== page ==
Okay, this post really is the conclusion to the "Chronicles of San Diego", since it gestated while while I was there, but it's a fresh news cycle now, and I'm not above intimating that my father has supernatural powers in an attempt to garner readership. The truth is that if my father has the Force, he's probably not a Jedi, but a Sith like Darth Vader. Not the kind of Sith that chokes people or shoots lighting from his fingertips, since that's just not his nature, but the comic henchman type Sith, one who uses the Force to make the toast pop before its done or loosen that particular bolt in your 2000 Honda Accord every few weeks so that there's an intermittent and unlocatable rattle at freeway speeds.
To understand why he's like Darth Vader, just sleep in the same room with him. I had this chance as he tagged along at the tail end of my week in San Diego. His sisters live in SoCal, so it made perfect sense. I was happy to have the company, but there was one thing I forgot about him, and that is that when he sleeps, he looks and sounds like our favorite Sith lord, thanks to one of these:
Disclaimer: I'm about to make fun of a relatively serious medical condition. Get over it.
My dad has sleep apnea, which is why he wears a mask similar to the one above. Sleep apnea is where you basically forget to breath while you sleep. While this combination of no breathing and sleep is normally characteristic of a medical condition called "death", a victim of sleep apnea only stops breathing for a short period of time -- basically just long enough for the brain to realize that "death" might actually occur if the lungs fail to resume their normal function. The brain then wakes the person up enough to start breathing again, resulting in, needless to say, really horrible sleep. (In some of the worst cases, a sleep apnea sufferer may stop breathing for up to a minute and wake up 30 or more times an hour.)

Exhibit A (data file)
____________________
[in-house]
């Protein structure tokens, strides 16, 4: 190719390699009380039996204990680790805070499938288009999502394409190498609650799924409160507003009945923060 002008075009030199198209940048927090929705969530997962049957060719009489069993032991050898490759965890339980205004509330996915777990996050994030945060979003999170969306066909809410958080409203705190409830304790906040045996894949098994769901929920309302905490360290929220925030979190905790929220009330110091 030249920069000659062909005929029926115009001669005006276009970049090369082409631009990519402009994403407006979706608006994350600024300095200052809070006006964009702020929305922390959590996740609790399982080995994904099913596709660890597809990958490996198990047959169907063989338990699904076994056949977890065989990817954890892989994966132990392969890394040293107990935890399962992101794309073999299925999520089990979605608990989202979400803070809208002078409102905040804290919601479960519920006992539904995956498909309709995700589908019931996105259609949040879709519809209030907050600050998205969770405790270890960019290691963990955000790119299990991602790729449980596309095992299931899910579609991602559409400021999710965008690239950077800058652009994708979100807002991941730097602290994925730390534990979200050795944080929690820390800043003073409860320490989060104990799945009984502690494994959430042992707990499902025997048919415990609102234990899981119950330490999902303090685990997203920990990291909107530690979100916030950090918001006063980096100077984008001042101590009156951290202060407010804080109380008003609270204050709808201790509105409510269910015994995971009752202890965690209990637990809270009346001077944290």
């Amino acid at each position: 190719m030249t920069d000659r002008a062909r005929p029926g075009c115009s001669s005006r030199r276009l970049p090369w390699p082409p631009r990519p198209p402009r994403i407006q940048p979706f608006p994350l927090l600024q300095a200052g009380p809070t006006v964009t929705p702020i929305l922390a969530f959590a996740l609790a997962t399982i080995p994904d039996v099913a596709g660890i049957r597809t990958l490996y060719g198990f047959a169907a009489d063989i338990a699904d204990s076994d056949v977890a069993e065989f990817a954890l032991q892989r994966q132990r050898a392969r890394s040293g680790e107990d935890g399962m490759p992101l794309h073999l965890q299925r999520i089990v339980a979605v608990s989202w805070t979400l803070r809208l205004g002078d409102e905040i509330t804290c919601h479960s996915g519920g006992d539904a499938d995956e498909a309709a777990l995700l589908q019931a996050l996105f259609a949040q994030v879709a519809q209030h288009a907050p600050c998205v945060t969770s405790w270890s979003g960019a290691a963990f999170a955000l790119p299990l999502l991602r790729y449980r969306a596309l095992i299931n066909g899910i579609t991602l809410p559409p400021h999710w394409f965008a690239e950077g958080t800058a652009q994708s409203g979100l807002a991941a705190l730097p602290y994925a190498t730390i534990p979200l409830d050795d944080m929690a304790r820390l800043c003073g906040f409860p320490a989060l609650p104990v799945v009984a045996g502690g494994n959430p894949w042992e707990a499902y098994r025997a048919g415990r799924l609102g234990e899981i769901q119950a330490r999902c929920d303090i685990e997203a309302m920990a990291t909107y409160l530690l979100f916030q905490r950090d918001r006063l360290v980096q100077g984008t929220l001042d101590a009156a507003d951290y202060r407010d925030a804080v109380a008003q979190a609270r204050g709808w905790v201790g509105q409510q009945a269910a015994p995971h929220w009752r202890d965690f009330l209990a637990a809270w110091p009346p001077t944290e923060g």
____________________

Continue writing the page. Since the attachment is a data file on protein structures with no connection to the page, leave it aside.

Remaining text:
The mask and apparatus is known as a CPAP, or continuous-positive-airway-pressure machine. The mask is attached to an air pump, which forces air down your throat so you keep breathing. In layman's terms, it's like running a shop-vac in reverse and sticking the hose in your mouth. Fortunately, it's not quite that loud, more like a dust buster drowning in deep shag.
Looking at the sleep apnea mask, it's pretty easy to see why Darth Vader had his encased in a black enamel shroud. It's much more intimidating that way. Your average CPAP user *might* be able to pass for some sort of fighter pilot, if not for the flannel pajamas and characteristically non-fighter pilot type build. (Sleep apnea is MUCH more common in people of a particular size.)
When my dad first brought the CPAP home, and my fits of laughter died down, I actually gave it a try. It's kind of like wearing an octupus, in a not too unpleasant way, and the air being forced down your throat does actually ease breathing. This is all great, until you open your mouth, at which point all the air being pumped up your nose flies out this new exit and turns your nasal passages into a sort of booger wind-tunnel.
Sharing a room with dad using the CPAP is interesting to say the least. The machine, for the most part, produces pretty much white noise, but the person tethered to the machine will inevitably do sleep type things like roll over, swallow, mumble, etc, which now produce all sorts of interesting gurgles and whistles, much like the geothermally active areas of Yellowstone park. That said, the CPAP is definitely worth it. My father sleeps so much better, and has tons more energy as a consequence. And, now that we know my dad has sleep apnea, it explains all those nights when I would come upstairs and find his 6 foot tall body scrunched into the 4 foot wide loveseat, snoring away.
I wonder if he found a home remedy for his undiagnosed condition. Still, I think he prefers the CPAP to the flower print loveseat. I think he's relatively proud of the cachet this little medical device gives him, even if the TSA always assumes that the hose/pump apparatus is nearly as likely to blow up an airplane as my laptop. The first time I took him to San Diego, in fact, he tried on the CPAP in the middle of the day to show my aunts how it worked. They laughed nearly as hard as I did. Go Darth Dad. And leave my Accord alone.